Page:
Friday, April 24, 2015 - A group of Testofen lawsuits seeking multidistrict litigation certification have been denied centralization by the Judicial Panel on Multidistrict Litigation. The original motion for certification was filed in January and pursued consolidation of the lawsuits in the District of Massachusetts.
Testofen, the drug at issue in the lawsuits, is a testosterone supplement that employs fenugreek seeds as the main active ingredient affecting testosterone levels. In addition to increasing a man‘s testosterone, Testofen was also marketed as an aid to assist in gaining muscle mass and supporting libido. The risks involved in taking Testofen include increased risk of suffering a stroke or heart attack, including alleged connection to additional cardiovascular complications.
Plaintiffs originally filed a complaint against the defendants in May of 2014, claiming they fraudulently marketed clinically proven products including Testofen for the means of boosting testosterone levels. Their filing referenced numerous studies that refuted the defendant‘s claims that the fenugreek seeds from which the Testofen drugs derived their testosterone boosting abilities were effective in regards to their their advertised application. The studies referenced displayed fenugreek having no affect on male testosterone levels.
The lawsuits take aim at GNC and Gencor as primary conspiratorial distributors and Force Factor LLC as the manufacturer of the drug. However, the two actions took aim at the distributors and manufacturers separately, a main reason the lawsuits were ultimately denied certification. One action originated in California names GNC and Gencor, along with more than a dozen other companies, as distributors allegedly involved in the false marketing of Testofen. The other action, which began in Massachusetts, takes aim solely at Force Factor LLC.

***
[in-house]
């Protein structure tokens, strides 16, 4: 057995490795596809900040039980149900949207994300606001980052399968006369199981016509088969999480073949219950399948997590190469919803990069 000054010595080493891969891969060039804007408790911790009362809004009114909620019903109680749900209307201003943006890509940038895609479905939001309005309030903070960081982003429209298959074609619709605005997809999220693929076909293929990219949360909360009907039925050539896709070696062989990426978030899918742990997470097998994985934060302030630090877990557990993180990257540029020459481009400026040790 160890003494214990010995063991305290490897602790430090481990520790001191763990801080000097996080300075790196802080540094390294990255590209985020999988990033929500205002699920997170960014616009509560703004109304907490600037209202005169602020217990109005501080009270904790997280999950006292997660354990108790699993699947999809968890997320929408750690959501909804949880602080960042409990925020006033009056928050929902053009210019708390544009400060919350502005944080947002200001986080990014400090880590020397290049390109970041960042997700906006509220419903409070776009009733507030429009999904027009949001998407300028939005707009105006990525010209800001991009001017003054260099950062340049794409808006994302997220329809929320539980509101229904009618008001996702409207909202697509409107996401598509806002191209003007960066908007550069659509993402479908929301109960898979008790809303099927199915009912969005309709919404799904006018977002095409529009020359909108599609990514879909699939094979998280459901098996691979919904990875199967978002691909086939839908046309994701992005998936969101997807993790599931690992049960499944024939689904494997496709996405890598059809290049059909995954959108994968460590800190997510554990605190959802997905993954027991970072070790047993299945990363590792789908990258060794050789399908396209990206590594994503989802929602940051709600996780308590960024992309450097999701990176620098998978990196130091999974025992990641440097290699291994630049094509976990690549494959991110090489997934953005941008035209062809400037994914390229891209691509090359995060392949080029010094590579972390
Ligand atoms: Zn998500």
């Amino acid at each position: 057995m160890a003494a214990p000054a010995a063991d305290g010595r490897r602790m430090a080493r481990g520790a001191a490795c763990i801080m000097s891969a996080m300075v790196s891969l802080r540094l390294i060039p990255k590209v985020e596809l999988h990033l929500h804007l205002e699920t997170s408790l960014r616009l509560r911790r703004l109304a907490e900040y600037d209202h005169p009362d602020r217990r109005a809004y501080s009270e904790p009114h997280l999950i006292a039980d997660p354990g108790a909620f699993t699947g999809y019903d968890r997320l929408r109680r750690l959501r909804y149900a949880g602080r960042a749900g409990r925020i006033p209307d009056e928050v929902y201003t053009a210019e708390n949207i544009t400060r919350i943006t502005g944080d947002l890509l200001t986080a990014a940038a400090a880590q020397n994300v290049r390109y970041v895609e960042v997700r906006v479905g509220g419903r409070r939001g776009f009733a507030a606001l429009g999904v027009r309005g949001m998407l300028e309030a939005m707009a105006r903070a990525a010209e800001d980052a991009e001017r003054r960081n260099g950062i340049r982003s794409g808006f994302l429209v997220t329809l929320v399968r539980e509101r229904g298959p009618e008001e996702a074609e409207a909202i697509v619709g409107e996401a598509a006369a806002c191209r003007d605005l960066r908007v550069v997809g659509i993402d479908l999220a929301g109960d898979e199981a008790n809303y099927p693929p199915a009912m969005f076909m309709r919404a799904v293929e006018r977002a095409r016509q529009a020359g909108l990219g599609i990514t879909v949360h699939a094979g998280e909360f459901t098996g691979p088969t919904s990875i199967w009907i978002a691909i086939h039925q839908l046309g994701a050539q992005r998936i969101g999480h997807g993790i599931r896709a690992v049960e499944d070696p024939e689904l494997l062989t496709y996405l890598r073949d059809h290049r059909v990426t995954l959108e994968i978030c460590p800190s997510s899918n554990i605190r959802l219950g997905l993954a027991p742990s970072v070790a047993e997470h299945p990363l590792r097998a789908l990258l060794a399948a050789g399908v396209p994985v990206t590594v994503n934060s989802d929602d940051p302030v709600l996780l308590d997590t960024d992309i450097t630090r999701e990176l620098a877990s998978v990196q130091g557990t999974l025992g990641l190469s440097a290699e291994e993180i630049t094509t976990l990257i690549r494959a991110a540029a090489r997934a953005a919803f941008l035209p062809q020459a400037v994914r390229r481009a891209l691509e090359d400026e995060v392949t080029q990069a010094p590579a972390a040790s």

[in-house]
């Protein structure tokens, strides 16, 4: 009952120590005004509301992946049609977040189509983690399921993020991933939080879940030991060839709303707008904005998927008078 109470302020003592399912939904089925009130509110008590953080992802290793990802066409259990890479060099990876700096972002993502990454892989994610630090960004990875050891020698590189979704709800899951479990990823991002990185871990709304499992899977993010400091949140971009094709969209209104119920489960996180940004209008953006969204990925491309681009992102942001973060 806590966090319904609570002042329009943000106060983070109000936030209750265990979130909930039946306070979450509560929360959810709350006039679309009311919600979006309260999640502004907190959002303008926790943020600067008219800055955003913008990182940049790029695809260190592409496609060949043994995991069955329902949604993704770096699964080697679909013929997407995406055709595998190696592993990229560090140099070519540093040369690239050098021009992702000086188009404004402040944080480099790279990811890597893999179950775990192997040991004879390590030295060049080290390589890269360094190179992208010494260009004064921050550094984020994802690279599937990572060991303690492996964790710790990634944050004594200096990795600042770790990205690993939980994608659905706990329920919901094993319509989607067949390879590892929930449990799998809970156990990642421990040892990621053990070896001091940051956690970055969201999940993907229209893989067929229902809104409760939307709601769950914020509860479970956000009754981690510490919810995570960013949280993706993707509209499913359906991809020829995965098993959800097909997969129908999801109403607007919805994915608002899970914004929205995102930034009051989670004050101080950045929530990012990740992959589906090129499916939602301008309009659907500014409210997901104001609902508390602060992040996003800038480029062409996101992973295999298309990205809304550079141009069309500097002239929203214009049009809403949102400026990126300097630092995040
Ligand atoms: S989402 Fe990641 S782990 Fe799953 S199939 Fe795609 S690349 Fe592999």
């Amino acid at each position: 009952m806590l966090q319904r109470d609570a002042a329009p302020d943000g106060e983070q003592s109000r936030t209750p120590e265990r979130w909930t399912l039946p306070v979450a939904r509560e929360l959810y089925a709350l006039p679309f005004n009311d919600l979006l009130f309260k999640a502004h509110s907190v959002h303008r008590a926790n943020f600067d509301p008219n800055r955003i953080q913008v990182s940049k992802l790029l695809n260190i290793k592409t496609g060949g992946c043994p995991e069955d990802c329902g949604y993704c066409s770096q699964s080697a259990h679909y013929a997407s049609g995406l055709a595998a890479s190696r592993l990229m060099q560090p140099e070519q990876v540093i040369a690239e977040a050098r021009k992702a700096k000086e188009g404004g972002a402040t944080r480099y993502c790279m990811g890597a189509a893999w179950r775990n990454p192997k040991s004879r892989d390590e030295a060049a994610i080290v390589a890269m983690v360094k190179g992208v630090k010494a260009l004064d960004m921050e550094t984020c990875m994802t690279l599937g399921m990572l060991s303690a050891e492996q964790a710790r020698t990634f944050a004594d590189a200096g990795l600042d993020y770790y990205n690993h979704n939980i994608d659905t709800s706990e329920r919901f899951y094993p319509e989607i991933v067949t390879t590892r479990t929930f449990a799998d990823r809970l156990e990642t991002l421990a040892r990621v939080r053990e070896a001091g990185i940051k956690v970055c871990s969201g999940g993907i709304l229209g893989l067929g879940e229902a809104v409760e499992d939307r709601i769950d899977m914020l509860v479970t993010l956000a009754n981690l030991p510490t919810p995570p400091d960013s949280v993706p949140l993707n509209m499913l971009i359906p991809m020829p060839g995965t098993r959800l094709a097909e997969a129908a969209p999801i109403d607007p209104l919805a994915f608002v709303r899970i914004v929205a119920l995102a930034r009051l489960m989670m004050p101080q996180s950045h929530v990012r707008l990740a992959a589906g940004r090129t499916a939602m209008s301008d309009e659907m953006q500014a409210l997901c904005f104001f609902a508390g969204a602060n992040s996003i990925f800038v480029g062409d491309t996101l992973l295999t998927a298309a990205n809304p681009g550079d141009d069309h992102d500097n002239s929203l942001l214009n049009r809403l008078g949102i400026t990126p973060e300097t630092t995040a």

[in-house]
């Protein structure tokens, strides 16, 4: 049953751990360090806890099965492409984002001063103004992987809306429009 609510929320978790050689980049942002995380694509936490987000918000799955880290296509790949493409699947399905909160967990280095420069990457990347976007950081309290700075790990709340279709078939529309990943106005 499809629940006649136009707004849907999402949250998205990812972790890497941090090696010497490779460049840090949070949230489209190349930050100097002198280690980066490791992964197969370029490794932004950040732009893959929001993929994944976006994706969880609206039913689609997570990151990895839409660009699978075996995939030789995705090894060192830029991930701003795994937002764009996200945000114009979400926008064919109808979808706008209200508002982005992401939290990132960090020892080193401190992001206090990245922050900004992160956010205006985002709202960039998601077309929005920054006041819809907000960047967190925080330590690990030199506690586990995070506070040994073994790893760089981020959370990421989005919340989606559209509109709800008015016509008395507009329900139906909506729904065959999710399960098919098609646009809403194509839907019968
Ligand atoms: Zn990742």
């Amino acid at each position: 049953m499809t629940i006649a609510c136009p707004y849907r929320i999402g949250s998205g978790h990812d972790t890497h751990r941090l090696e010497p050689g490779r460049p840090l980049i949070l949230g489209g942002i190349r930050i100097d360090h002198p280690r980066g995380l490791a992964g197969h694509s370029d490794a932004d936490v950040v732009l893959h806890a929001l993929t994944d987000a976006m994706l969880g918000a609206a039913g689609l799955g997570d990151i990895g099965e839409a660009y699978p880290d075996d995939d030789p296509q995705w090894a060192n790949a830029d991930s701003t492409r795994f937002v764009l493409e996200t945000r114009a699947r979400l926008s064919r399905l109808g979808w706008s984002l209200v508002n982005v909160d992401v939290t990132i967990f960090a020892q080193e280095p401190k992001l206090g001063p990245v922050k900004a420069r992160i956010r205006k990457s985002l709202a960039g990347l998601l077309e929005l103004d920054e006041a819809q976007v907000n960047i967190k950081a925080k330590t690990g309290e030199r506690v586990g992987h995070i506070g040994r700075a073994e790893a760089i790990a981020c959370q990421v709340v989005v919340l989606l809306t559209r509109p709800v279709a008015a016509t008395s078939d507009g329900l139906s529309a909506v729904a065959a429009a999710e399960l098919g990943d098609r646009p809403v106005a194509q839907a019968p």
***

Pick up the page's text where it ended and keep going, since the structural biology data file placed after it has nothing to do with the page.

More than 22 products named in the lawsuits list Testofen as an ingredient. While Testofen products are officially listed as supplements, which are not required to pass FDA-approval before they are available for purchase, the FDA has investigated the ties it has with cardiovascular issues.
While the action from California originally brought the motion for certification, the Massachusetts lawsuits opposed the combining of the suits along with all the defendants in the case. There are many class action lawsuits that have been filed against the manufacturers and marketers of Testofen boosters, however only two were included in this motion for certification.
Another reason given in the order of denial referenced the size of the request, stating that the lawsuits were not transferred in part because there were only two actions requesting centralization. While the panel acknowledged that there were common questions of fact shared between the lawsuits, the minimal amount of actions needed to file for certification necessitated a higher burden of proof to be transferred. The JPML ruled that that burden was not met, and the two actions would proceed independently of one another.
Class action lawsuits alleging pharmaceutical malpractice in regard to testosterone supplements and therapy have been taking place regularly throughout the country. One of the contemporary lawsuits concerning the testosterone drug Androgel contained more than 1,100 lawsuits pending in multidistrict litigation as of April 1. Though the Testofen lawsuits did not become transferred into an MDL, plaintiffs still stand a chance at recovering damages in their original districts as the lawsuits were not dismissed and only denied certification.